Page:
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Metabolism and host specificity in the Rhizobium leguminosarum species complex

Hui, Kailin (2014) Metabolism and host specificity in the Rhizobium leguminosarum species complex. PhD thesis, University of York.

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Forming symbiosis with legumes and fixing nitrogen, rhizobia can be ranked among the most ecologically significant bacteria in the world. Two features of rhizobia viz. metabolism and host specificity are important determinants of their growth and their ability to form symbiosis with plants. Investigations of these two features are common in studies conducted using laboratory based experimental and computer based bioinformatics methods. Rhizobium is the largest genus of root-nodulating bacteria. Hence, abundant data can be collected by investigating members of this group. 72 isolates of root-nodule bacteria were collected from a field adjacent to Wentworth College, University of York from plants of genus Vicia and Trifolium; 36 from each. Their metabolic assays showed diversity. Analysis of genome data revealed the presence of five contiguous genes in isolates from Vicia, as well as in the reference strain Rlv. 3841; but absent in the isolates from Trifolium. Limited information was available on the five genes. Work in this thesis promotes our understanding of R. leguminosarum genotype and phenotype. Cross nodulation assays showed that all biovar viciae strains retained their ability to form symbiosis plants of genera Vicia, Pisum and Lathyrus. Metabolic study and celC phylogeny showed that clusters of different species - type strains of R. pisi and R. fabae, and type strains of R. phaseoli and R. etli were closely related to each other. Studies on distribution of the five biovar-specific genes showed that they were widely distributed in biovar viciae strains with one exception – the type strain of R. fabae did not have any of five bvs genes, which suggested these bvs genes were not essential for nodulating Vicia plants. Single gene mutation of the five genes in Rlv. 3841 and subsequent competition nodulation tests suggested that inactivation of the bvs4 and bvs5 genes could lead to decreased competitiveness in mutants as compared to wild type on Vicia sativa, Vicia faba and Pisum sativum plants. Complementation of bvs5 gene restored competitiveness. Enzyme assays for the two genes confirmed the activities described in their annotation viz. aliphatic nitrilase for bvs4 and sulfite oxidase for bvs5. Mutation of bvs4 results in a loss of bvs5¬-encoded enzyme activity, indicating that these two genes are probably in an operon. In conclusion, the study shows that relations among rhizobial strains and species can be observed by studying bacterial metabolism. The work hints at a novel competitive mechanism that requires further investigation.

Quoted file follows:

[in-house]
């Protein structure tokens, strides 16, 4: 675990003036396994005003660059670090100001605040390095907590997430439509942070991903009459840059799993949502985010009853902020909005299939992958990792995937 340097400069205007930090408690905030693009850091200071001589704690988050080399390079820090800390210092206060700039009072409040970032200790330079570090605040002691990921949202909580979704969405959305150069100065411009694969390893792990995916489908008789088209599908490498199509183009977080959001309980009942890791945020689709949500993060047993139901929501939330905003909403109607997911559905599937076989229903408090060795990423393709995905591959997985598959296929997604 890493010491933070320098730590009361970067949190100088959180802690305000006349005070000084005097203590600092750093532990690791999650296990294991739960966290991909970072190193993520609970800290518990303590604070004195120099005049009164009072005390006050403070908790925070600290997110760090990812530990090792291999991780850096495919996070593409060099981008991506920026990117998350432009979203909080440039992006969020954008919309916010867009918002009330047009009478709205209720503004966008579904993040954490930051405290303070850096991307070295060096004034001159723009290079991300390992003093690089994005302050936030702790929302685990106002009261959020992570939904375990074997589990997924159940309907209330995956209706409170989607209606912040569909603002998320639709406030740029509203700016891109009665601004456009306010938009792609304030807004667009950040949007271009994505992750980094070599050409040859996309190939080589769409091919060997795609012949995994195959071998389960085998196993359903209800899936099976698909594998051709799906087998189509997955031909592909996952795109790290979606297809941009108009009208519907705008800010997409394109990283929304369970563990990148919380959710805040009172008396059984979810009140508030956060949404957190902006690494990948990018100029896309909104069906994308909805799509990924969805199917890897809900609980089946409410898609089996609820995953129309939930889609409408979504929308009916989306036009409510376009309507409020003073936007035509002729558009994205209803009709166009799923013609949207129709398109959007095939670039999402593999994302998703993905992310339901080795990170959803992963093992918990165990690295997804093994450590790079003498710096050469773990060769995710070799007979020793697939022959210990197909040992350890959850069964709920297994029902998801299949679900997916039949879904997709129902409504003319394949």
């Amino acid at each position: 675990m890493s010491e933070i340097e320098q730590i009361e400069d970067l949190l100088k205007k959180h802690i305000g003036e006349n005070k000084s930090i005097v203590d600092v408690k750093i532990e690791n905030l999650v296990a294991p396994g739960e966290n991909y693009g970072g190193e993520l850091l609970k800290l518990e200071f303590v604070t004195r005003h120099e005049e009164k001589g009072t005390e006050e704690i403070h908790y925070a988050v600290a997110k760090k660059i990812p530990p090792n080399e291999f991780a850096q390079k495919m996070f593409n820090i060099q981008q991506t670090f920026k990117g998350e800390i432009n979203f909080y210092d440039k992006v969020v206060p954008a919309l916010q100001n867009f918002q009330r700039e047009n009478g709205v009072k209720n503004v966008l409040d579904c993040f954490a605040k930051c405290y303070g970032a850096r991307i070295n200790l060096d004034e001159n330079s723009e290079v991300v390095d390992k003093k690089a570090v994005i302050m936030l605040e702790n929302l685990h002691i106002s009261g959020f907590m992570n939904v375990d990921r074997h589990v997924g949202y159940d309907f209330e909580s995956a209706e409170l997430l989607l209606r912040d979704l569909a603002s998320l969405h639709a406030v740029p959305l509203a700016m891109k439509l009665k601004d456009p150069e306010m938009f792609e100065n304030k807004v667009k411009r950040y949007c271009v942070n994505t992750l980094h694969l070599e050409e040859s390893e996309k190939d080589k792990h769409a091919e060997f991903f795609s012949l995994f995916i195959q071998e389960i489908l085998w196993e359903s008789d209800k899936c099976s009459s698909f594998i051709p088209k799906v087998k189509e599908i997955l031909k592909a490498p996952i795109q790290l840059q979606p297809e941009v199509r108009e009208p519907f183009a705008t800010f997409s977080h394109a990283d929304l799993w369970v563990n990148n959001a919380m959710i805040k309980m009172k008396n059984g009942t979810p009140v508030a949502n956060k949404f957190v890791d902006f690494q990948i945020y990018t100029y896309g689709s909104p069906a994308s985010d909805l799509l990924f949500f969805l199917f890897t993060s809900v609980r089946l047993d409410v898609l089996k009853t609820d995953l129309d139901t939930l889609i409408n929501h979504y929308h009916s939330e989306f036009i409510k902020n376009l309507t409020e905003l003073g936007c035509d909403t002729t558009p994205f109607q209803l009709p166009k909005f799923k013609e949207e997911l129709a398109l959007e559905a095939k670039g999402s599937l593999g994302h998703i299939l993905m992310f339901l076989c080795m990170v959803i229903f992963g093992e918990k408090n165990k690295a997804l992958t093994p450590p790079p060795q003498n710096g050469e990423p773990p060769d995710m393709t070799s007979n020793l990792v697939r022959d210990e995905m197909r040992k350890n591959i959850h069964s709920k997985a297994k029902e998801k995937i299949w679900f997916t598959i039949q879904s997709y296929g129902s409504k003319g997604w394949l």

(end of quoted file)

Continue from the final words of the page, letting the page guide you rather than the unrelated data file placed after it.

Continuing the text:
Item Type: Thesis (PhD)
Academic Units: The University of York > Biology (York)
Identification Number/EthosID: uk.bl.ethos.624611
Depositing User: Mr Kailin Hui
Date Deposited: 14 Oct 2014 11:21
Last Modified: 08 Sep 2016 13:31
URI: http://etheses.whiterose.ac.uk/id/eprint/7017

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